Throughout my illness, a number of people have asked me how I can have--or how I've been able to maintain--joy. My answer is always the same--specifically, that it's a choice. But choosing joy didn't happen overnight. It was a process. Until I could own it, I tried it on for size from time to time. That means that when I faced a challenge, instead of defaulting to feeling sorry for myself, I looked for the lesson and/or blessing. Sometimes, there was neither, so I had to make a conscious decision to live beyond the circumstance rather than establish residency in it. I wasn't always successful. It takes time to change life's default settings. But like many things in life, I found that the more I tried, the easier it became. And then one day I felt joy in the midst of a difficult circumstance, and realized I had finally established a new default setting for my life.

Many people struggle with issues of low self esteem, fear of failure, negativity, an absence of joy, etc., and have difficulty changing the trajectory of their lives. As I always say, just take a step in the direction in which you'd like to go. Try it on for size. You can do it. Surround yourself with people who are already on the path you seek; go to counseling; join a support group; find a mentor. There are blessings in that new direction. There can be joy in that new direction. You may have setbacks, you may experience pain. But refuse to allow anything or anyone to discourage you from moving in a new direction. Commit to a new lease on life. Be patient, and be kind to yourself. And remember that it's okay if you have to rent it (keep trying) until you can own it.
 
 
From time to time I hear people entertain the thought of starting their lives over with a clean slate. They talk about the places they would go, the things they would do, the profession and/or business they would have, the dream(s) they would pursue, etc. Mostly, they speak of hopes dashed, or dreams unfulfilled, and the accompanying regrets.

Sometimes when people are deeply entrenched in their circumstances they have a fatalistic view of life. It can be difficult, if not impossible, to think in terms of hope and possibilities. But those of us who are able and available can make a real difference in the lives of those who have lost hope, feel intimidated, or need encouragement to pursue their hearts' desires. It might be as simple as lending an ear, offering a kind word, or letting them know the types of resources available. It's a first step, a baby step. But it may provide a glimmer of hope and change a life.
 
 
A fictional conversation:

Overcomer: I'm pursuing my dream to [fill in the blank].
Fear: You know you've had some issues in the past, my love. Don't you fear failing?!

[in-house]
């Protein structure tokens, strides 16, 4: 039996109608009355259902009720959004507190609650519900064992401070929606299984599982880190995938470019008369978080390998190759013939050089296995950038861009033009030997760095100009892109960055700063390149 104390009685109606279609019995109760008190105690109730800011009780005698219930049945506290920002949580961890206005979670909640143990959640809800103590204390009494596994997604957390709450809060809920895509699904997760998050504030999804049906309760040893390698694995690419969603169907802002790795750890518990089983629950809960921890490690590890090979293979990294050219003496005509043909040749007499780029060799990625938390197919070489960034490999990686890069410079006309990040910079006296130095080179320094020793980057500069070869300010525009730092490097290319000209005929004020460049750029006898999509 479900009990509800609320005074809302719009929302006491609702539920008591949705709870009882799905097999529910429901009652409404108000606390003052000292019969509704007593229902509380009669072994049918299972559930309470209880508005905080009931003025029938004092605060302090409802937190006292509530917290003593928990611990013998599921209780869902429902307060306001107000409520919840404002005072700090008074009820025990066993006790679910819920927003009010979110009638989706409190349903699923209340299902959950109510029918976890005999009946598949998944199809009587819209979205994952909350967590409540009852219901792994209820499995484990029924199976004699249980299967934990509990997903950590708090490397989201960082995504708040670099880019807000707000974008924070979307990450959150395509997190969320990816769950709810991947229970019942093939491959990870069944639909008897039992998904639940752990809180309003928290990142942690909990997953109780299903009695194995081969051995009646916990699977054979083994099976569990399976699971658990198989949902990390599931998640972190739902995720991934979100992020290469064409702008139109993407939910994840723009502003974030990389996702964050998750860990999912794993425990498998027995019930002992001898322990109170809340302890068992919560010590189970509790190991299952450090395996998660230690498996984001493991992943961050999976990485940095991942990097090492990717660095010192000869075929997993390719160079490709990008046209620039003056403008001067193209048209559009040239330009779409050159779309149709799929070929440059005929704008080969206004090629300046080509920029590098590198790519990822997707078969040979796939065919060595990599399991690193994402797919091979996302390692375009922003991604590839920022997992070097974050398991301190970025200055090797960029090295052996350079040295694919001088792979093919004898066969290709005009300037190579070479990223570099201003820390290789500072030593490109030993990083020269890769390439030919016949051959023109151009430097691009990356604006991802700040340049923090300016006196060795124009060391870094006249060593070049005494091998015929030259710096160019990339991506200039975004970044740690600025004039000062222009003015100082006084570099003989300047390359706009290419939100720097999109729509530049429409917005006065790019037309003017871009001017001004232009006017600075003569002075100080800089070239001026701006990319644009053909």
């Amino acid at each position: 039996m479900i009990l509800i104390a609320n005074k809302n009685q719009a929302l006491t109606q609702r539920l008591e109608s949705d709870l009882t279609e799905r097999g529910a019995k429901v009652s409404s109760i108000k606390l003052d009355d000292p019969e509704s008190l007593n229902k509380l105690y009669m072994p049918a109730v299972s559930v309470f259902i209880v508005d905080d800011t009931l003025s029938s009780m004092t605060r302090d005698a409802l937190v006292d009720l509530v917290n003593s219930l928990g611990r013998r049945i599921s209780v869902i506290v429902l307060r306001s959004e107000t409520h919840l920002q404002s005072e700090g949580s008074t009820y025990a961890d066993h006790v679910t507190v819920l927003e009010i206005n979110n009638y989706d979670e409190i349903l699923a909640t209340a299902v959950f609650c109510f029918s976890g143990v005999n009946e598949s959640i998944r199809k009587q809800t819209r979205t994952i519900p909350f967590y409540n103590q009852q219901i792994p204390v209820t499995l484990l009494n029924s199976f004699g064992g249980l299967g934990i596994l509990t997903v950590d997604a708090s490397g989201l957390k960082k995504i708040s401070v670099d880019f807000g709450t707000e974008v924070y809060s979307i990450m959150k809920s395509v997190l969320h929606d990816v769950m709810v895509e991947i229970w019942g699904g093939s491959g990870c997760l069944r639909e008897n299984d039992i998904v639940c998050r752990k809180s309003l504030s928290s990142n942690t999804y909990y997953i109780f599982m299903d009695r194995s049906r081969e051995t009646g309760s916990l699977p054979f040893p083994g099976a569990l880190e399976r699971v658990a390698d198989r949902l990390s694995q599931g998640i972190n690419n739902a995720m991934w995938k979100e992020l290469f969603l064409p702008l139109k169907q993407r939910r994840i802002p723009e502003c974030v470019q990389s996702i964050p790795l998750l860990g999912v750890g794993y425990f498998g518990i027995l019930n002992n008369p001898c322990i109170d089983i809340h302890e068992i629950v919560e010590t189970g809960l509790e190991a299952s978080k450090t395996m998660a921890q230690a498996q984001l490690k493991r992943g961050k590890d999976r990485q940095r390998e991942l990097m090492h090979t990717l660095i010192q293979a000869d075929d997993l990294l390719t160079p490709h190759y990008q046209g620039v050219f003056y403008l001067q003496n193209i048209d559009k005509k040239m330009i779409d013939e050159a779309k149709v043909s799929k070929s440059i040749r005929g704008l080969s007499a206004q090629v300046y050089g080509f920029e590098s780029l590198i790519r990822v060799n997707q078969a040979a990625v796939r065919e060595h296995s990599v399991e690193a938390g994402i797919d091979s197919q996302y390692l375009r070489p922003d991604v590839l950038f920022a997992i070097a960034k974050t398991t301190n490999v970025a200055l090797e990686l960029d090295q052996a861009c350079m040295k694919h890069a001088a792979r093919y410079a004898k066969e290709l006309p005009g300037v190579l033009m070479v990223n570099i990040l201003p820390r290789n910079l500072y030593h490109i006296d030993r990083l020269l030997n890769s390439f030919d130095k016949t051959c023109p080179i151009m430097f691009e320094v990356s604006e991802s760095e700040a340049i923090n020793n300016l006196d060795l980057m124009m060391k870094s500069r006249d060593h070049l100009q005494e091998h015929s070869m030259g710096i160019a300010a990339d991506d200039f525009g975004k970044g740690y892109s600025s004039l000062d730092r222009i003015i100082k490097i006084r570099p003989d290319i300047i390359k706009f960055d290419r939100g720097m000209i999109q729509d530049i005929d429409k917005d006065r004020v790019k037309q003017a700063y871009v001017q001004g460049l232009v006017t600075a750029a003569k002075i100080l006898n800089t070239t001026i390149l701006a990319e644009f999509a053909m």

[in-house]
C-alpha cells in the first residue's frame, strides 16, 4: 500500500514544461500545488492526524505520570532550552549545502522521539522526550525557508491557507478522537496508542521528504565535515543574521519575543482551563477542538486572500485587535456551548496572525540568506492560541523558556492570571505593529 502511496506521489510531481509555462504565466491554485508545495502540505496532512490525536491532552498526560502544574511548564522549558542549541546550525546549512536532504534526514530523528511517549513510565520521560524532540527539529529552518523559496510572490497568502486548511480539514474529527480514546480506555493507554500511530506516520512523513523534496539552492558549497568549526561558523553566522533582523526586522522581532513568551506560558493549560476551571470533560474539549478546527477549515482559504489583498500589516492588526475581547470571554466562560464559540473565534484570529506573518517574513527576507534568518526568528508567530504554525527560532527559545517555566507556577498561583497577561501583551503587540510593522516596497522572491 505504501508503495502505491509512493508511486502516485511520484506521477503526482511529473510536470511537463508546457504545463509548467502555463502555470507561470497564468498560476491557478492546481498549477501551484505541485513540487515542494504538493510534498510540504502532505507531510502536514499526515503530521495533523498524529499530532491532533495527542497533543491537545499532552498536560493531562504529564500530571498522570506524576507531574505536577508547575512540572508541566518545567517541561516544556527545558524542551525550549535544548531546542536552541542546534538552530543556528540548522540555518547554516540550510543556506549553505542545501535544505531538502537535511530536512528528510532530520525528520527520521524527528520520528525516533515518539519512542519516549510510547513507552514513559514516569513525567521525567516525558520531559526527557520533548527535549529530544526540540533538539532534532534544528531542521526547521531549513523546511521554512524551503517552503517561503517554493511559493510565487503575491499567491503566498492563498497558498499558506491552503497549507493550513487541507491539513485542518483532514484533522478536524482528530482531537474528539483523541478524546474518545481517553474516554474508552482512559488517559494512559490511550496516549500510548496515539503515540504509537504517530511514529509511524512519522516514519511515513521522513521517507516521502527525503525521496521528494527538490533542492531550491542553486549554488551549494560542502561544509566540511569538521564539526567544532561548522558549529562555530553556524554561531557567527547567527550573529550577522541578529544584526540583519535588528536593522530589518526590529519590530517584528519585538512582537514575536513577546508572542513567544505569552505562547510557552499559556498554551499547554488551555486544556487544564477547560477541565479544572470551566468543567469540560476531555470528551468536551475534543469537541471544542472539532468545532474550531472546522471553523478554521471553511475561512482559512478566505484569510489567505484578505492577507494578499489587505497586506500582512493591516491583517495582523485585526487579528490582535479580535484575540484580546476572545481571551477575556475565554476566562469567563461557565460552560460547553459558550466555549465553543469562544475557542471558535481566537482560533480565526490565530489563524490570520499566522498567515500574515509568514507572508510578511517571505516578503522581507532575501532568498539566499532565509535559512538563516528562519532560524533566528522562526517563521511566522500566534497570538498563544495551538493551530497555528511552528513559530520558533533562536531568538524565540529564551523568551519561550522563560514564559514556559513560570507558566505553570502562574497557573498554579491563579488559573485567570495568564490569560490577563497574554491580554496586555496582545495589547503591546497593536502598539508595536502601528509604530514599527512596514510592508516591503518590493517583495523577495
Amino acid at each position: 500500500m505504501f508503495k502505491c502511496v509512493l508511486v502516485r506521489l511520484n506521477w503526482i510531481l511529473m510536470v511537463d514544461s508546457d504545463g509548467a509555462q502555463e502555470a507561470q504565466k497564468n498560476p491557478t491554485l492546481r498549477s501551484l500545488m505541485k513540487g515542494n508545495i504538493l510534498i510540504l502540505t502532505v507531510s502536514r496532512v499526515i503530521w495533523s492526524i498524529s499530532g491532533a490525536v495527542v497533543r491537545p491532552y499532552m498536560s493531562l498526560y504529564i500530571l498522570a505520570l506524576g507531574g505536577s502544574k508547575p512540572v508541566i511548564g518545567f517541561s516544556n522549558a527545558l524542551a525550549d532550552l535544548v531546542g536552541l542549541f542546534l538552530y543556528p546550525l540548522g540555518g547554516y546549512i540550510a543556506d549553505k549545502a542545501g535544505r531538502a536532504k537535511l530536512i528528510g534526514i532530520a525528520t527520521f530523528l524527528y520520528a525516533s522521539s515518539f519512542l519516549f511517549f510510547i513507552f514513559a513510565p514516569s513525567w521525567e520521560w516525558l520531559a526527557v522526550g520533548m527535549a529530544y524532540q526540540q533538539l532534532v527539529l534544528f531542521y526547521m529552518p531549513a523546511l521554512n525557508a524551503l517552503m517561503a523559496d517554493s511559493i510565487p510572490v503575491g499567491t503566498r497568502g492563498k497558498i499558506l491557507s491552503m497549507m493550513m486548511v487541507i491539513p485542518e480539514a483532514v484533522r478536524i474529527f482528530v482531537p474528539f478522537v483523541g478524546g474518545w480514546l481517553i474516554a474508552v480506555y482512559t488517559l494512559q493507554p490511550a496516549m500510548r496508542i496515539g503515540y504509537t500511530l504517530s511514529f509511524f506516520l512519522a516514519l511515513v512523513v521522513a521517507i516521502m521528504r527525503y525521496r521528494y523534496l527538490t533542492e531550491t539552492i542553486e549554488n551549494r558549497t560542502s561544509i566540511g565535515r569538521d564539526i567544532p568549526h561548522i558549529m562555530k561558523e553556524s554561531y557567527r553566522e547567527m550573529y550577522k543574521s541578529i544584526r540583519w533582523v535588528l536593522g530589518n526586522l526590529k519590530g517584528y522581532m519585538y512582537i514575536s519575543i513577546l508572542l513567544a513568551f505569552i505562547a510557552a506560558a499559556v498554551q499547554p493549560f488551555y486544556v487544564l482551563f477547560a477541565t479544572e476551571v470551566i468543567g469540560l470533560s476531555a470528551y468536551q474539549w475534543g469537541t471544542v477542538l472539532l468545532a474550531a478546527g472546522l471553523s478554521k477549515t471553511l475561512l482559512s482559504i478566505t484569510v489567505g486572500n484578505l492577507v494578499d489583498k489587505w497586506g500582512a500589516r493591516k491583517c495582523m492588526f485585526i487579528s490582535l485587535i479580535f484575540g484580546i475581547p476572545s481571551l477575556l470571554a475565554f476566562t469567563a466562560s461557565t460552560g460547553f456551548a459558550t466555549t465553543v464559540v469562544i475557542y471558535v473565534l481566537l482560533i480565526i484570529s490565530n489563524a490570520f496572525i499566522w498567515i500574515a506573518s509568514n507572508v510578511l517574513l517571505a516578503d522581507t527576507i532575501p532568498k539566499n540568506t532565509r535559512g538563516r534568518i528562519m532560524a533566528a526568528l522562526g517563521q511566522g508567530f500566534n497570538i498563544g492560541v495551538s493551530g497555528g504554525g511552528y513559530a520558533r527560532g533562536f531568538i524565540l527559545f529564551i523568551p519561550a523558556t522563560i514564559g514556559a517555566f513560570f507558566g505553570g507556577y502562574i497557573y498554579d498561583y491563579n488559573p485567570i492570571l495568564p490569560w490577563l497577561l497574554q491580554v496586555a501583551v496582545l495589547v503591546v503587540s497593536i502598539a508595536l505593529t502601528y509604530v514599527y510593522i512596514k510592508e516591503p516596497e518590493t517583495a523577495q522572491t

Overcomer: Everyone has had issues. What I fear is living a life of regret for not trying to fulfill my dream.

Fear: But what if you fail?!
Overcomer: What if I succeed?

Fear: Let's talk about that. Don't you fear what success can bring?
Overcomer: I'll let you know when I get there.

Overcomer: Fear, there's something I need to tell you.
Fear: What is it, dear? You know you can tell me anything. And you can count on me to point out your weaknesses so you don't get beside yourself. I'll always be here for you.
Overcomer: That's the problem. I've been in bondage because I've allowed you to keep me focused on my weaknesses. While I'm mindful of my weaknesses, I've decided to no longer be controlled by them. Instead, I'm focusing on my growth, my faith, my strengths, and the lessons I've learned. To that end, I need to tell you that your lease has been terminated, effective immediately!!! I took the liberty of packing your bags.
Your stuff has been taking up way too much space in my life. Bye, bye.


 
 
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LIVING MY JOY
Recently, I saw a little girl around the age of 3 dressed as a princess, waving a wand. She looked at me and said, "I'm on my boat." Clearly, she was using her imagination as we were standing on the ground. How wonderful it would be to one day learn that she owns a boat and/or a company that builds or sells boats. And it made me wonder, when do we lose that--our sense of imagination; our ability to envision things in our minds that don't [yet] exist? That's the stuff dreams are made of, right?

For the longest time, I thought everyone had dreams. It wasn't until I started speaking mine into existence and asking others about theirs that I discovered that's not the case. Some never had dreams; some had their dreams dashed; others believed their life circumstances made dreaming futile. But there are plenty of us who do have dreams. Those who think in terms of possibility rather than futility. In other words, that it's not over until it's over.